Award Winning Director Tracey Anarella has teamed up with Livingston Taylor to create a compelling documentary about Livingston, his life, his career and his unique and amazing teachings at the Berklee College of Music!
The film, “Livingston Taylor – Life Is Good” shows Livingston Taylor as the unique one-off that he is. Equal parts Mark Twain, WC Fields, college professor, and musical icon – an icon who is a large part of America’s first music family, one part iconoclastic and beloved professor giving back to the music that nurtured him, and most importantly, a man whose life is testament to the concept that ‘Life IS Good’.
An airplane-flying, motorbike-riding, singing-guitar/piano-man, dead set on enriching the world he inhabits. Liv represents a unique type of modern guide about how one’s life could be a very good life by being inquisitive, smart, and grabbing life by its collar and never letting go. Indeed, there is no one like Liv.
Pleased to share that the documentary “Livingston Taylor – Life Is Good” has been a part of or accepted to the following awards with awards and nominations!
I viewed the trailer for the documentary Ryuichi Sakamoto: Coda
There is a scene where the words, “Music requires peace.” appear as Mr. Sakamoto bows and prays to honor the victims of the earthquake and tsunami. Three simple words which resonate wisdom and purpose.
You can read further about Mr. Sakamoto and this New York Times Critic’s Pick film below.
Ken Burns is the leading documentarian of American history and culture. The film catalog he and his team have produced in partnership with PBS is America’s cultural repository.
Ken Burns and company are working on Country Music, a series scheduled for PBS viewing in 2019.
Country Music will chronicle the history of a uniquely American art form, rising from the experiences of remarkable people in distinctive regions of our nation. From southern Appalachia’s songs of struggle, heartbreak and faith to the rollicking western swing of Texas, from California honky tonks to Nashville’s Grand Ole Opry, we will follow the evolution of country music over the course of the twentieth century, as it eventually emerged to become America’s music.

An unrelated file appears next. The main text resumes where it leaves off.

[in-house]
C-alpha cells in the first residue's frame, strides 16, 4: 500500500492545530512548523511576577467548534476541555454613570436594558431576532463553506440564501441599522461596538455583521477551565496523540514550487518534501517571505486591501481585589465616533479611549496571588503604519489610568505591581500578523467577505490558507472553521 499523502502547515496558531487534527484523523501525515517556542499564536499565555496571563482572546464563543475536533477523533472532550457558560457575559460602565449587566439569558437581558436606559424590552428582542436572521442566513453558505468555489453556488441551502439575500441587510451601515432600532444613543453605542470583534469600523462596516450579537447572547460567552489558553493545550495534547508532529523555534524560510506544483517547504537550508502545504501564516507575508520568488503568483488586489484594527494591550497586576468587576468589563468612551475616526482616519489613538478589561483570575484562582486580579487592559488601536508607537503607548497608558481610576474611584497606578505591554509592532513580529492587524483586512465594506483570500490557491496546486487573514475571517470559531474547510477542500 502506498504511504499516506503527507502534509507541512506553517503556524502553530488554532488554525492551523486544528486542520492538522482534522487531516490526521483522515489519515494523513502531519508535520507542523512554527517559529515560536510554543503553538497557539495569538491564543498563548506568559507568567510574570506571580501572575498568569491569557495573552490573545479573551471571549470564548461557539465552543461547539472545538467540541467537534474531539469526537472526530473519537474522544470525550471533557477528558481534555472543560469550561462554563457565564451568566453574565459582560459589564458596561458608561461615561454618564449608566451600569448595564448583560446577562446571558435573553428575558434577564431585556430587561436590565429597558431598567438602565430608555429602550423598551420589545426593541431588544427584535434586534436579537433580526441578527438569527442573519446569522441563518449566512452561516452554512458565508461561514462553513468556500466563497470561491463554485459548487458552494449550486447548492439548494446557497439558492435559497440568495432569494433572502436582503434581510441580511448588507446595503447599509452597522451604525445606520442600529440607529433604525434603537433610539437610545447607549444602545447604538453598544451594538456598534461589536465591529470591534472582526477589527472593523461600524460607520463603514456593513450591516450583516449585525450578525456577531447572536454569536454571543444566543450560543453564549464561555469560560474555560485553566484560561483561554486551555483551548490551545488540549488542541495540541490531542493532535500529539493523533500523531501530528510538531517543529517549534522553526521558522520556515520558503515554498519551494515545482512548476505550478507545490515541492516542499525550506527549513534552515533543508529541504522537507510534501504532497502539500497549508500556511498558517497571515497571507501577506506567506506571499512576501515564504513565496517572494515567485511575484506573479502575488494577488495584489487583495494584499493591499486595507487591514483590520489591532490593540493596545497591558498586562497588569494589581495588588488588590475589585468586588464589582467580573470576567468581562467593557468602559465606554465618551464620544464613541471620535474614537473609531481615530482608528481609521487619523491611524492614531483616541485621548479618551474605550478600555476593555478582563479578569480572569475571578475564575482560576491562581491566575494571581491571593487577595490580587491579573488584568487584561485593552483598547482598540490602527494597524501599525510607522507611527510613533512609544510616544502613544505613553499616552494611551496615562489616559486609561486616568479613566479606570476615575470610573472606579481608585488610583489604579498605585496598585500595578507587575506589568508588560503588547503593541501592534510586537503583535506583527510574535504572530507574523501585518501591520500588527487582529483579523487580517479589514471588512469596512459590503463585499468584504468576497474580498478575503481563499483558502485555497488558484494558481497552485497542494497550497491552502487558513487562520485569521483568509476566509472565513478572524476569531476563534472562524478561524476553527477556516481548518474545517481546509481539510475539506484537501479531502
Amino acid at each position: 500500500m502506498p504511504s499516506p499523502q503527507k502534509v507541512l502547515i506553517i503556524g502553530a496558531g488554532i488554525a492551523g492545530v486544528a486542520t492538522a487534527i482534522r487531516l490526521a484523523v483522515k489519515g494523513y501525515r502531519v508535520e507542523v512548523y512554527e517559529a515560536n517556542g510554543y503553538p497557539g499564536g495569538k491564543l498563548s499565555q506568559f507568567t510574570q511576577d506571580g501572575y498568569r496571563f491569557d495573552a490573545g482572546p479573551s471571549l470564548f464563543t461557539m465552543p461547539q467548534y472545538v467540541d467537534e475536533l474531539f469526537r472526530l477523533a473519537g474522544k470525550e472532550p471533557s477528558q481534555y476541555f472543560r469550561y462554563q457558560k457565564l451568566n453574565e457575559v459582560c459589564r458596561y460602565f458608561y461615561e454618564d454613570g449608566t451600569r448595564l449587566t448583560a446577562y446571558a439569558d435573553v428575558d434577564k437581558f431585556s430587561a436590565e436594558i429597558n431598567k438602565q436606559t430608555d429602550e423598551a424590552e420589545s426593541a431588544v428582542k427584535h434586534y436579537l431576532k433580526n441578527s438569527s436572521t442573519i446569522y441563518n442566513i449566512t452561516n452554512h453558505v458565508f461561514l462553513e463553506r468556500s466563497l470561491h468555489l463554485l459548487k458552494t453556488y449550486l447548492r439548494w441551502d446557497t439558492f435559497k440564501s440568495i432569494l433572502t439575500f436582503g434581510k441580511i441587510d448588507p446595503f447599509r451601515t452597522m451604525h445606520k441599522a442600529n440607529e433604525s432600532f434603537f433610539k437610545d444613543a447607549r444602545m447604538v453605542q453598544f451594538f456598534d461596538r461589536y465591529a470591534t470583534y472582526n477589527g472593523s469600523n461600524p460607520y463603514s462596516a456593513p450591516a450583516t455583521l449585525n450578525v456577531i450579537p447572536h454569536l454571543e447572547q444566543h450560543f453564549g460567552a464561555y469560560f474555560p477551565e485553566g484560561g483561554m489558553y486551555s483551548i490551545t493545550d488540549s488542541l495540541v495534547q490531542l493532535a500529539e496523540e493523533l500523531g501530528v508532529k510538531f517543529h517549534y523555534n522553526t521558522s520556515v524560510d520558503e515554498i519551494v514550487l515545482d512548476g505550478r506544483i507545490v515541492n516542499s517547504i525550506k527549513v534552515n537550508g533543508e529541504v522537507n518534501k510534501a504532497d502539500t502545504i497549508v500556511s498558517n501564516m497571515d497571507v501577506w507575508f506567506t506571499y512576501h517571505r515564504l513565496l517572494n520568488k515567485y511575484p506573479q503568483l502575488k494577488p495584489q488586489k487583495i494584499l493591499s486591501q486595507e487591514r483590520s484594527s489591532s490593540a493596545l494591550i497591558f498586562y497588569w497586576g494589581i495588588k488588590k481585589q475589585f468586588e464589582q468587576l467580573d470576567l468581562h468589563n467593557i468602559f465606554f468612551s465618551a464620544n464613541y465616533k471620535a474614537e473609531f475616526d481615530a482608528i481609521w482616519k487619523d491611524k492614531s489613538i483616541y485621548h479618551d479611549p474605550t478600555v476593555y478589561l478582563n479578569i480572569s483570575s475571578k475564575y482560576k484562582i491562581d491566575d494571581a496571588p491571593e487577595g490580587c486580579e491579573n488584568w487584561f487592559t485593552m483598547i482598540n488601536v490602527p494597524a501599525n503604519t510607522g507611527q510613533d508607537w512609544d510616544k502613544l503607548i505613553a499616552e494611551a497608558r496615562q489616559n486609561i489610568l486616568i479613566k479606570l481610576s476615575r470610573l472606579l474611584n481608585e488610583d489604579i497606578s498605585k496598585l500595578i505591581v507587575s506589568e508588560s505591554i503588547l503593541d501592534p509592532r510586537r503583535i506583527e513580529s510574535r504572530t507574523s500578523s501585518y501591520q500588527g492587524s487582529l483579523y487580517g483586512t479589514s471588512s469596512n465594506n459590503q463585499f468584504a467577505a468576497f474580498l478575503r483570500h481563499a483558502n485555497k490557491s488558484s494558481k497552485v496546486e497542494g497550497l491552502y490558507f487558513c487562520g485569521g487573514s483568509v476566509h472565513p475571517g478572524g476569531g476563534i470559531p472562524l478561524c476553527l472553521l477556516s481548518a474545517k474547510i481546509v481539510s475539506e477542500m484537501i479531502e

It will be directed and produced by Ken Burns; written and produced by Dayton Duncan; and produced by Julie Dunfey—Emmy-award winning creators of PBS’s most-acclaimed and most-watched documentaries for more than a quarter century, including The Civil War, Lewis & Clark: The Journey of the Corps of Discovery, The National Parks: America’s Best Idea, The Dust Bowl, and many more.
Country Music will be a sweeping, multi-episode series, exploring the questions, “What is country music?” “Where did it come from?” while focusing on the biographies of the fascinating characters who created it—from the Carter family, Jimmie Rodgers and Bob Wills, to Hank Williams, Johnny Cash, Loretta Lynn, Charley Pride, Willie Nelson, Dolly Parton, Emmylou Harris, Garth Brooks and many more—as well as the times in which they lived. And like the music itself, Country Musicwill tell unforgettable stories—stories of the hardships and joys shared by everyday people.
We will trace its origins in minstrel music, ballads, hymns, and the blues, and its early years when it was called hillbilly music played across the airwaves on radio station barn dances. We will see how Hollywood B movies instituted the fad of singing cowboys like Gene Autry and Roy Rogers, and watch how the rise of juke joints after World War II changed the musical style by bringing electric guitars and pedal steel guitars to the forefront. We will follow the rise of bluegrass music with Bill Monroe and we will note how one of country music’s offspring—rockabilly—mutated into rock and roll in Memphis. And we’ll see how Nashville slowly became not just the mecca of country music, but “Music City USA.” All the while, we will note the constant tug of war between the desire to make country music as mainstream as possible and the periodic reflexes to bring it back to its roots.
A tie-in collaboration event designed to celebrate the PBS première of Ken Burn’s Country Music is scheduled for the Jazz at Lincoln Center 2018-2019 Concert Series.
Iconic documentarian Ken Burns and the Jazz at Lincoln Center Orchestra with Wynton Marsalis explore the shared roots found throughout American music. With never-before-seen clips from Burns’ upcoming Country Music series, audiences will learn the fascinating and often intertwined histories of songs made famous by artists such as Ray Charles, Johnny Cash, Willie Nelson, Merle Haggard, Dolly Parton, and others. Then hear brand new arrangements of those songs written and performed by the JLCO.
Friday, May 18th gave us the simultaneous launch of the documentary and original soundtrack for Pope Francis: A Man of His Word.